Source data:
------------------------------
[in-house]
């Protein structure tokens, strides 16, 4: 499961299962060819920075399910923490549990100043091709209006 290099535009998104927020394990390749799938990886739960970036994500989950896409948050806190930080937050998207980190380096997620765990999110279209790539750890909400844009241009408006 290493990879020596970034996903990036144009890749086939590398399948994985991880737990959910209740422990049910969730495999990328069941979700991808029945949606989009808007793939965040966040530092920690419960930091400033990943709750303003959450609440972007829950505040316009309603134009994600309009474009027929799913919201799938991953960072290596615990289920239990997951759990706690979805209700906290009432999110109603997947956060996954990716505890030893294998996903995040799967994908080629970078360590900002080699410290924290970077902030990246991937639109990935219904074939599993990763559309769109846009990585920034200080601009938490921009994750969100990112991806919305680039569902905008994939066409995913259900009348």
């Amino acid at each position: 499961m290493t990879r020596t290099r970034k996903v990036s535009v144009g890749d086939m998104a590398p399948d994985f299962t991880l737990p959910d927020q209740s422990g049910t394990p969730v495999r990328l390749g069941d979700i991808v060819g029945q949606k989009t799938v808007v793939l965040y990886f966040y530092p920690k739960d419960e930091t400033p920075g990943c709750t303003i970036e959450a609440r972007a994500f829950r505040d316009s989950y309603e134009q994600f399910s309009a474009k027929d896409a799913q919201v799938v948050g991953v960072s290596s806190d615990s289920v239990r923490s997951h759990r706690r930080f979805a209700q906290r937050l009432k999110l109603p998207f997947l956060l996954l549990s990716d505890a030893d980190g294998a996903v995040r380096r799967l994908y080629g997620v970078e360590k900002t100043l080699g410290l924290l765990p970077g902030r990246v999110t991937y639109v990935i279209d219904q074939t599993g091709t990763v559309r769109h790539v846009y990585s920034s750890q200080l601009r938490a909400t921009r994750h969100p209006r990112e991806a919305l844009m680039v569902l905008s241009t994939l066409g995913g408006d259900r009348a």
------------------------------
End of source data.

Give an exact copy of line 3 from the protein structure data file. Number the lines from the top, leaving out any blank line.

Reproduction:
């Amino acid at each position: 499961m290493t990879r020596t290099r970034k996903v990036s535009v144009g890749d086939m998104a590398p399948d994985f299962t991880l737990p959910d927020q209740s422990g049910t394990p969730v495999r990328l390749g069941d979700i991808v060819g029945q949606k989009t799938v808007v793939l965040y990886f966040y530092p920690k739960d419960e930091t400033p920075g990943c709750t303003i970036e959450a609440r972007a994500f829950r505040d316009s989950y309603e134009q994600f399910s309009a474009k027929d896409a799913q919201v799938v948050g991953v960072s290596s806190d615990s289920v239990r923490s997951h759990r706690r930080f979805a209700q906290r937050l009432k999110l109603p998207f997947l956060l996954l549990s990716d505890a030893d980190g294998a996903v995040r380096r799967l994908y080629g997620v970078e360590k900002t100043l080699g410290l924290l765990p970077g902030r990246v999110t991937y639109v990935i279209d219904q074939t599993g091709t990763v559309r769109h790539v846009y990585s920034s750890q200080l601009r938490a909400t921009r994750h969100p209006r990112e991806a919305l844009m680039v569902l905008s241009t994939l066409g995913g408006d259900r009348a």